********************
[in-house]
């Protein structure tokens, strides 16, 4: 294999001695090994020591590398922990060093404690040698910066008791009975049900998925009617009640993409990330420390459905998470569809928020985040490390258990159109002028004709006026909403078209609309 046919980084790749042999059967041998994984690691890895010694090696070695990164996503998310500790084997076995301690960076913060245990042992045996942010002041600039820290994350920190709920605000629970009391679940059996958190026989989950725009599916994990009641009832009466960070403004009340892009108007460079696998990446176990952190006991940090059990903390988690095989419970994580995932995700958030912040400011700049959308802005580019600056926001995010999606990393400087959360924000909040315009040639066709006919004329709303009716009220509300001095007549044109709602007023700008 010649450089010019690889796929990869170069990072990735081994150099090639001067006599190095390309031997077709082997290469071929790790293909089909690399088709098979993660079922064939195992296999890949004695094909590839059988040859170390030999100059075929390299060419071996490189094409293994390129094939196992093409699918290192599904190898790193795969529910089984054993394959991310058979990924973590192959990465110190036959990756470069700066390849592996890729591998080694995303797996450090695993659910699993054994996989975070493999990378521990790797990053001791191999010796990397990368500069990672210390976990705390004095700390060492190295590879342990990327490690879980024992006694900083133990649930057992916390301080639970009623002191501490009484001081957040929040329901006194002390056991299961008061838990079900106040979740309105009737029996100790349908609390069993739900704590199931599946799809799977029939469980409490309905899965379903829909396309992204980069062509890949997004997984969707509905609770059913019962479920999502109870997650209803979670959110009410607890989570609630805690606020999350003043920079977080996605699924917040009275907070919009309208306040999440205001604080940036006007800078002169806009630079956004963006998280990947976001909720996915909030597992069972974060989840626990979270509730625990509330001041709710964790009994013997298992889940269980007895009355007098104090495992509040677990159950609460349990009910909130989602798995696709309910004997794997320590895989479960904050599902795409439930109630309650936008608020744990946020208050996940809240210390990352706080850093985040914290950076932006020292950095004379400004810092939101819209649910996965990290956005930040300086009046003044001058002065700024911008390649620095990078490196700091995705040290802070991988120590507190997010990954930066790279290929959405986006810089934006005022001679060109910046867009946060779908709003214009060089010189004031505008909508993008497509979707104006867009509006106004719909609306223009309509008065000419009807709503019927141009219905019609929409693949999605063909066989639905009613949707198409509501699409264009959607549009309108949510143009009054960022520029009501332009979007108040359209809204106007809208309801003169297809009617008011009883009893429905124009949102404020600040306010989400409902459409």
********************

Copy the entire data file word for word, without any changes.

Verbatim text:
[in-house]
């Protein structure tokens, strides 16, 4: 294999001695090994020591590398922990060093404690040698910066008791009975049900998925009617009640993409990330420390459905998470569809928020985040490390258990159109002028004709006026909403078209609309 046919980084790749042999059967041998994984690691890895010694090696070695990164996503998310500790084997076995301690960076913060245990042992045996942010002041600039820290994350920190709920605000629970009391679940059996958190026989989950725009599916994990009641009832009466960070403004009340892009108007460079696998990446176990952190006991940090059990903390988690095989419970994580995932995700958030912040400011700049959308802005580019600056926001995010999606990393400087959360924000909040315009040639066709006919004329709303009716009220509300001095007549044109709602007023700008 010649450089010019690889796929990869170069990072990735081994150099090639001067006599190095390309031997077709082997290469071929790790293909089909690399088709098979993660079922064939195992296999890949004695094909590839059988040859170390030999100059075929390299060419071996490189094409293994390129094939196992093409699918290192599904190898790193795969529910089984054993394959991310058979990924973590192959990465110190036959990756470069700066390849592996890729591998080694995303797996450090695993659910699993054994996989975070493999990378521990790797990053001791191999010796990397990368500069990672210390976990705390004095700390060492190295590879342990990327490690879980024992006694900083133990649930057992916390301080639970009623002191501490009484001081957040929040329901006194002390056991299961008061838990079900106040979740309105009737029996100790349908609390069993739900704590199931599946799809799977029939469980409490309905899965379903829909396309992204980069062509890949997004997984969707509905609770059913019962479920999502109870997650209803979670959110009410607890989570609630805690606020999350003043920079977080996605699924917040009275907070919009309208306040999440205001604080940036006007800078002169806009630079956004963006998280990947976001909720996915909030597992069972974060989840626990979270509730625990509330001041709710964790009994013997298992889940269980007895009355007098104090495992509040677990159950609460349990009910909130989602798995696709309910004997794997320590895989479960904050599902795409439930109630309650936008608020744990946020208050996940809240210390990352706080850093985040914290950076932006020292950095004379400004810092939101819209649910996965990290956005930040300086009046003044001058002065700024911008390649620095990078490196700091995705040290802070991988120590507190997010990954930066790279290929959405986006810089934006005022001679060109910046867009946060779908709003214009060089010189004031505008909508993008497509979707104006867009509006106004719909609306223009309509008065000419009807709503019927141009219905019609929409693949999605063909066989639905009613949707198409509501699409264009959607549009309108949510143009009054960022520029009501332009979007108040359209809204106007809208309801003169297809009617008011009883009893429905124009949102404020600040306010989400409902459409």